Miss-focus is simply when the camera fails to achieve perfect focus on the subject. This could be caused by user error, bad autofocus systems or other reasons. There is no fix for a completely out of focus image, but one that is a hair out of focus can be salvaged.
Motion blur occurs when the subject is creating the blur, and is created by not using a fast-enough shutter speed. If you are shooting a bird for example, you need a fast shutter speed to freeze the movement. If you are shooting a portrait of a still Lion, the shutter speed needed will be slower, but pay attention to subject movement and choose a shutter speed that will eliminate motion blur.
Be sure to check out a recent article I wrote on the Topaz Learning centre website where I speak a little bit more about shutter speeds.
Of course, motion blur can be a creative choice and therefore it is not an issue then.
Intentional motion blur can create incredibly artistic results, and here you can go very low with your shutter speed. If you try these artistic motion blur photographs, experiment with your shutter speed.
Camera-shake is the term given to blur caused by the movement of the camera, and more often than not created because of a slow shutter speed and hand-holding of the camera. High megapixel cameras will highlight camera shake even more than lower megapixel cameras.
There are easy ways to combat camera-shake: use a fast enough shutter speed or use a tripod. Creating a faster shutter speed is made possible by opening up the aperture of the lens, or by increasing your ISO speed accordingly. If you are shooting on a tripod, you can still encounter camera shake if it is very windy.
As a general rule-of-thumb, if you are handholding your camera, aim for a shutter speed that equals your focal length. By that I mean if you are using a 400mm lens, try going for 1/400th of a second minimum. If you are shooting with a 50mm lens, try going for 1/50th of a second minimum. Always review your images if your shutter speeds are slower to make sure you are getting correct image sharpness.
As you can see from the above explanations, there are numerous issues that you could encounter. But it’s nothing you should be concerned about.
Now the important stuff - How do we fix these problems?
Some problems are very simple to fix, some take a bit more time. Some of these issues can be corrected inside of Lightroom, and some require more advanced software to correct. Let’s start with the easy ones inside Lightroom.
Chromatic Aberration is easily fixed inside of Adobe Lightroom, and a single click of the “Remove Chromatic Aberration” checkbox under the “Lens Corrections” panel inside the Develop module will fix the issue.
Distortion and vignetting are also a very simple fix inside of Adobe Lightroom. Go to the “Lens Corrections” panel inside the Develop module and click “Profile”, then click the check-box next to “Enable Profile Corrections”. Once you click the check-box, you are presented with a few options.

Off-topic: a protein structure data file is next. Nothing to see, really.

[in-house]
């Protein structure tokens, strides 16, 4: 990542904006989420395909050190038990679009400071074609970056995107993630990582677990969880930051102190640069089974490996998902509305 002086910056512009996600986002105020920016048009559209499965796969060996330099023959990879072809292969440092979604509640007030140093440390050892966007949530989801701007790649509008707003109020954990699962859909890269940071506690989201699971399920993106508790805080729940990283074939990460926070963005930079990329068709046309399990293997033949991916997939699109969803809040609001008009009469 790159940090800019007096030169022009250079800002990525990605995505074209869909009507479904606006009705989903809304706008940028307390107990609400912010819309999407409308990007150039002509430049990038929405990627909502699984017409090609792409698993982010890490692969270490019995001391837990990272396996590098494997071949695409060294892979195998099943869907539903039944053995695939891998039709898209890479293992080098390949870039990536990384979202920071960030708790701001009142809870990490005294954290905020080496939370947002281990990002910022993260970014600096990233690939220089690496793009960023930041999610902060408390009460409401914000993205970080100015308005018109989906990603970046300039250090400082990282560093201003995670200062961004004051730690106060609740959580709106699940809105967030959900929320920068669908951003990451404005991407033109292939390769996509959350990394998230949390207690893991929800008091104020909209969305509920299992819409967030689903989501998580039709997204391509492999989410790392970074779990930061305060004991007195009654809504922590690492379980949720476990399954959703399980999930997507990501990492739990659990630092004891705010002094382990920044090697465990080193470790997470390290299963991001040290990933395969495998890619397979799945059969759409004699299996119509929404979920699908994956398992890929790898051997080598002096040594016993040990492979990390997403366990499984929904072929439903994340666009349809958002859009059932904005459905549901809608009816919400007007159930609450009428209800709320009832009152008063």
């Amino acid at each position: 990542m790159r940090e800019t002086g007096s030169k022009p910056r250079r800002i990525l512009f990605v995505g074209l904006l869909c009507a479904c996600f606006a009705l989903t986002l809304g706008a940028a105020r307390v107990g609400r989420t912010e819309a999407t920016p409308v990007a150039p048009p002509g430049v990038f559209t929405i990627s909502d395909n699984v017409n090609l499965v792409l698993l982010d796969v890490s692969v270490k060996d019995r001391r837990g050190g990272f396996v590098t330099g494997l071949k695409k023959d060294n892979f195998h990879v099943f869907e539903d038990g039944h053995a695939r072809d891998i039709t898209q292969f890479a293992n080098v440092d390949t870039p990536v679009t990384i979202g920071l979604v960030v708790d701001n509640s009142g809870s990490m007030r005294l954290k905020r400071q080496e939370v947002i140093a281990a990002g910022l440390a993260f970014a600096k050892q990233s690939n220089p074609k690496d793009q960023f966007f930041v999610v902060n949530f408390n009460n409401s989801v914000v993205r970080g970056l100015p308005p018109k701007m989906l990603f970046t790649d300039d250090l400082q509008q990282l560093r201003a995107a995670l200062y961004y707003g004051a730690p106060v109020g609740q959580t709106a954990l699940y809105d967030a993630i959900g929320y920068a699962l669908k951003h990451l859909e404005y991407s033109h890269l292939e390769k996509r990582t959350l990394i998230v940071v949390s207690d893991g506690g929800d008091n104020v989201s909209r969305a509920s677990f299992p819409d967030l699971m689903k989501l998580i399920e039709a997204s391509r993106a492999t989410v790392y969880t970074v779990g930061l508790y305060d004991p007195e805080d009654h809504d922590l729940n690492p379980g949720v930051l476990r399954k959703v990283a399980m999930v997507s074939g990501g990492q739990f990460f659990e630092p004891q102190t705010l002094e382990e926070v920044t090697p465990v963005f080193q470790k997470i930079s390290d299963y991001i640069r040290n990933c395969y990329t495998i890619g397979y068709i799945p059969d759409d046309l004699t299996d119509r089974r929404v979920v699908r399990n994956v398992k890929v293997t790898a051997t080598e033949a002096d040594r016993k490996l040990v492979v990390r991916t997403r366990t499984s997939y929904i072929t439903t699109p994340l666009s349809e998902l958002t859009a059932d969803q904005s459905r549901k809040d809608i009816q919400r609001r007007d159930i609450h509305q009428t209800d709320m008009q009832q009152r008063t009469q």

Next to “Setup” there is a small drop-down menu, I leave it on default but you can use this to save custom profiles. Next is the Lens Profile. Lightroom will automatically check which lens you are using based on the image metadata and apply the correct profile. If Lightroom doesn’t automatically pick the correct profile, you can manually select it.
Using the 2 sliders below the Lens Profile selection area, you can manually adjust how much correction you want on the distortion and vignetting. I normally don’t correct much distortion (in nature photography unless your horizon is affected) as it stretches the pixels ever so slightly, but I do adjust the vignetting control to taste.
You can also go into the “Manual” Lens Correction Settings and adjust the lens corrections manually. This is a bit trickier but provides very controlled corrections. I never use manual corrections, I find the automatic profile corrections work well enough.
Correcting sharpness in a photo is extremely difficult and sometimes impossible using traditional sharpening methods. Traditional sharpening works by increasing contrast between edges and cannot correct the actual detail.
Using the advanced technology of Topaz Labs Sharpen AI however, we can fix the details in our images by targeting and reversing three specific types of blur (sharpness issues) to create much more natural results.
Sharpen AI can correct for the following types of blur:
Motion Blur (Motion Model): correct issues such as camera-shake and motion-blur.
Lens Blur (Focus Model): correct issues such as miss-focus.
Softness (Softness Model): correct issues such as soft corners, soft overall sharpness and diffraction.
For a more detailed dive into exactly what Topaz Sharpen AI can do, check out this link to the Topaz website. There are many different examples of just how powerful this software is.
So how do we correct sharpness issues inside of Topaz Sharpen AI? I have created a detailed video below explaining exactly how I use Topaz Sharpen AI to get the very best sharpness results out of my images.